The Gaussian semivariogram model represented the highest potential strength of spatial dependence, with a higher MF (^{Seidel and Oliveira, 2014}), which led to a wider scope of values for the SDI. The difference among the limits for the categories according to the many different models is consistent with the semivariograms, and it is not natural that we fix these limits among all of the possible models at the values proposed by ^{Cambardella et al. (1994}), because the spatial dependencies in those models are different. In this respect, the SDI categorization with its many different limits according to the semivariogram model is more reasonable than SPD categorization.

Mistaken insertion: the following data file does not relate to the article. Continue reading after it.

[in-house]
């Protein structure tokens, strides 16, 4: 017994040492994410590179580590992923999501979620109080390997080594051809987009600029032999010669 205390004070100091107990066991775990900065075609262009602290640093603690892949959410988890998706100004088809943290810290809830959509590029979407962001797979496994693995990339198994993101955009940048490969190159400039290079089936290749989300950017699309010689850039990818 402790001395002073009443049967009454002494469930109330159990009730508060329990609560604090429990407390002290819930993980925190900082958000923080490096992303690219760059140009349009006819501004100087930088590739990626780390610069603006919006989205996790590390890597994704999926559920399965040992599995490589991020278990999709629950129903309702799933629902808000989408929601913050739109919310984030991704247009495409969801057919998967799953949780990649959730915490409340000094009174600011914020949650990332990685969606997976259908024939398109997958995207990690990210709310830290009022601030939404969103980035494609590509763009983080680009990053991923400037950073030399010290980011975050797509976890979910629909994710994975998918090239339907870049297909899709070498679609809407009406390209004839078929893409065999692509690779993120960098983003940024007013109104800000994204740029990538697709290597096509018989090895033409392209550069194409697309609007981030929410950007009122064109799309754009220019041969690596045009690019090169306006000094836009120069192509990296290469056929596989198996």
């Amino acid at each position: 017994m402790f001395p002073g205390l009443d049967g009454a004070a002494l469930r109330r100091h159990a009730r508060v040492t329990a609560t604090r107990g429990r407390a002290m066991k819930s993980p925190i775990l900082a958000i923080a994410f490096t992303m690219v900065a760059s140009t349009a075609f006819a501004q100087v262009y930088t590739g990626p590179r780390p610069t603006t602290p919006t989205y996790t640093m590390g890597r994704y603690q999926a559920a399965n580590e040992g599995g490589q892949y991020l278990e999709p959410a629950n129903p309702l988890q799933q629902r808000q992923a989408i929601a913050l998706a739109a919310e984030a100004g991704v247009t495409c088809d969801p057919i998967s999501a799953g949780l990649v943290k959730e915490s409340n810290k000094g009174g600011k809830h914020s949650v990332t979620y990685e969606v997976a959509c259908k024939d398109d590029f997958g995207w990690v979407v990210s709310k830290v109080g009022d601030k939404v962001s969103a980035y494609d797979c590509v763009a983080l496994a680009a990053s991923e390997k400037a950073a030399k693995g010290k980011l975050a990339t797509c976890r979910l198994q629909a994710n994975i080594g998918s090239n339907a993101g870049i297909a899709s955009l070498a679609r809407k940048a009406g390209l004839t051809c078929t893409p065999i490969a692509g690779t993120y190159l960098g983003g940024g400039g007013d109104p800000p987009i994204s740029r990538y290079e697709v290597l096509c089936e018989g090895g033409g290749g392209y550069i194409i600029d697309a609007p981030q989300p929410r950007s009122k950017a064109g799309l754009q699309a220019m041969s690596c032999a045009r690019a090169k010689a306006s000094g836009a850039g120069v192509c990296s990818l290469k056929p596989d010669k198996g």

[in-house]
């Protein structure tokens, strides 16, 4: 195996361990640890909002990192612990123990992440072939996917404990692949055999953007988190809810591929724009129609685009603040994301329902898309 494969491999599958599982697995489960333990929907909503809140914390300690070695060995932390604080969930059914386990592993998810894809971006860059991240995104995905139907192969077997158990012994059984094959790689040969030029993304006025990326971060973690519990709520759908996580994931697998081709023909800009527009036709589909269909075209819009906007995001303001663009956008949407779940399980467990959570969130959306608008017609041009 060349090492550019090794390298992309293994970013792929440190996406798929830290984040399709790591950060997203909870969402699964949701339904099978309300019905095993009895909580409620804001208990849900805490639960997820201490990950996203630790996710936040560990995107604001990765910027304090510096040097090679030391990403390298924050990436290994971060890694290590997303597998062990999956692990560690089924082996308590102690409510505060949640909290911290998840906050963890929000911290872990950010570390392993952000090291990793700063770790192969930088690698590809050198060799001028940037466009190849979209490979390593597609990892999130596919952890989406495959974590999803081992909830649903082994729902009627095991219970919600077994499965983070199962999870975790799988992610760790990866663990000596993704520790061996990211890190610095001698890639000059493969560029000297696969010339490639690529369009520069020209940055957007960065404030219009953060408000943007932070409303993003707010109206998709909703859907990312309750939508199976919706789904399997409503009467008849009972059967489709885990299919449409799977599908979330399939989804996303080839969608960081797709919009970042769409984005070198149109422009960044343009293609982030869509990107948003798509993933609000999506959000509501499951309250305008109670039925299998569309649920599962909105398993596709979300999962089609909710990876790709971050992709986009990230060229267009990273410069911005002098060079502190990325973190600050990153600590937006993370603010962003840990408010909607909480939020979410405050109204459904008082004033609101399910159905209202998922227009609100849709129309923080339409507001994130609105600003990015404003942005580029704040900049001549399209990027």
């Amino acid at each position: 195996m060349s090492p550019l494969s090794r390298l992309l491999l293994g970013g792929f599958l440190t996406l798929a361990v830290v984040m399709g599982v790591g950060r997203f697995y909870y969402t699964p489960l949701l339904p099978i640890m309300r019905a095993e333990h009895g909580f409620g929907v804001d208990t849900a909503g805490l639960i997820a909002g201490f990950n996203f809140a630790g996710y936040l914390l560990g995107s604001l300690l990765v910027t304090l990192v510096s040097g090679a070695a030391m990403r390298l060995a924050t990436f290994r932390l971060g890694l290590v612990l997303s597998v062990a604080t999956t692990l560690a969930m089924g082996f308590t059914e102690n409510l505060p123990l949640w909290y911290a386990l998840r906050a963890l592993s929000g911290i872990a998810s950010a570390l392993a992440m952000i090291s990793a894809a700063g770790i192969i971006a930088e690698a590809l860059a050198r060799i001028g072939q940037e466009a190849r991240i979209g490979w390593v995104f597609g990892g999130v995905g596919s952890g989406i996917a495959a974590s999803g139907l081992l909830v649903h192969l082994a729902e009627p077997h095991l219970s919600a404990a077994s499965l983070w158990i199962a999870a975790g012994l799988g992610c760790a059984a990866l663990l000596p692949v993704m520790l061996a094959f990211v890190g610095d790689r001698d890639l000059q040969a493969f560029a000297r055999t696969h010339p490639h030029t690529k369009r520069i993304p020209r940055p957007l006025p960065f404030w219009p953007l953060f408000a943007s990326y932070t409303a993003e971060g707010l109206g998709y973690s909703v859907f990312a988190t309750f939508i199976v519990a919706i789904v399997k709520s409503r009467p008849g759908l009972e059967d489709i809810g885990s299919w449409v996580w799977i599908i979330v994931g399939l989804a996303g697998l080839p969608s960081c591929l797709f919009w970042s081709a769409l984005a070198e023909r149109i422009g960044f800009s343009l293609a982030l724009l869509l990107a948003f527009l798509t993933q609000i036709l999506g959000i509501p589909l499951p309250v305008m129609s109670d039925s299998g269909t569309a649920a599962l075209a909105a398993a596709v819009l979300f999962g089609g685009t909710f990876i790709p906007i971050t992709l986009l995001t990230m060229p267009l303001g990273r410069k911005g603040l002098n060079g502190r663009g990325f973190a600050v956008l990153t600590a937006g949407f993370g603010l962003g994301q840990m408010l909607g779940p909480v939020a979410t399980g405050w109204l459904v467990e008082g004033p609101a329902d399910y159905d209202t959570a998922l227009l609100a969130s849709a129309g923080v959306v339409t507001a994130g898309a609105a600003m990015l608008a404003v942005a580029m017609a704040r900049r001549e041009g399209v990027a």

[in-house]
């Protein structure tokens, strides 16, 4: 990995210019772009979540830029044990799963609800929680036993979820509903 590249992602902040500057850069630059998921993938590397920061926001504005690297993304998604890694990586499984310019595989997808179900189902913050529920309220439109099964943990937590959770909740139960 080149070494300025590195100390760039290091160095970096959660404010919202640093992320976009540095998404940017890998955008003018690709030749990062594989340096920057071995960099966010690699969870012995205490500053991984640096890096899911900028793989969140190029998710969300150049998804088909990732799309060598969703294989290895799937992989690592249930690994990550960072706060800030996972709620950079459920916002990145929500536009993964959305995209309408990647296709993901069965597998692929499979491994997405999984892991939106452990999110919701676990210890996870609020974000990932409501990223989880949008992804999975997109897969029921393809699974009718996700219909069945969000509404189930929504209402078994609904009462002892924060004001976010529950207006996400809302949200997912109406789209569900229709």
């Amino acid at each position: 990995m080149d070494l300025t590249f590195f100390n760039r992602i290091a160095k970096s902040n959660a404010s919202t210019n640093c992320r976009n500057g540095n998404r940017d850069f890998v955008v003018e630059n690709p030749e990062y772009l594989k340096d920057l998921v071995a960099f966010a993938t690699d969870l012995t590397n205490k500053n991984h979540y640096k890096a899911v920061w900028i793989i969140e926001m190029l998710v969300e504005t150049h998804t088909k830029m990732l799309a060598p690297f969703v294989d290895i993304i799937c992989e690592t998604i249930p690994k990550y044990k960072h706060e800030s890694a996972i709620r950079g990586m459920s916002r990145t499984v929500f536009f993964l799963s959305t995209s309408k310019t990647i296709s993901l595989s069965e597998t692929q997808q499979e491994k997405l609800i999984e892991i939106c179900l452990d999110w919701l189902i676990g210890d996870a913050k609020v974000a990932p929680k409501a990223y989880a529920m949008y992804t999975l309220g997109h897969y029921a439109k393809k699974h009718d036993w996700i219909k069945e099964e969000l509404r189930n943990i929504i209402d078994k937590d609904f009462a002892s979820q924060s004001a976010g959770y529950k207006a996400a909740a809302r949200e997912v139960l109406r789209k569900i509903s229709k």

Based on real data obtained from selected papers, it was possible to obtain the distributions of SDI for spherical, exponential, and Gaussian models, respectively (Figure 1). In accordance with evaluation of figure 1, the proposed theoretical behavior based on the 169 theoretical values and the behavior observed from the real data are similar, highlighting the same positive asymmetry of the SDI in both cases, as well as the approximately equal values of the median and the 3rd quartile in both cases.

For different soil types, different soil layers, and different degrees of spatial dependence was calculated the SDI and its distribution evaluated for spherical model (Figure 2), exponential model (Figure 3) and Gaussian model (Figure 4), respectively.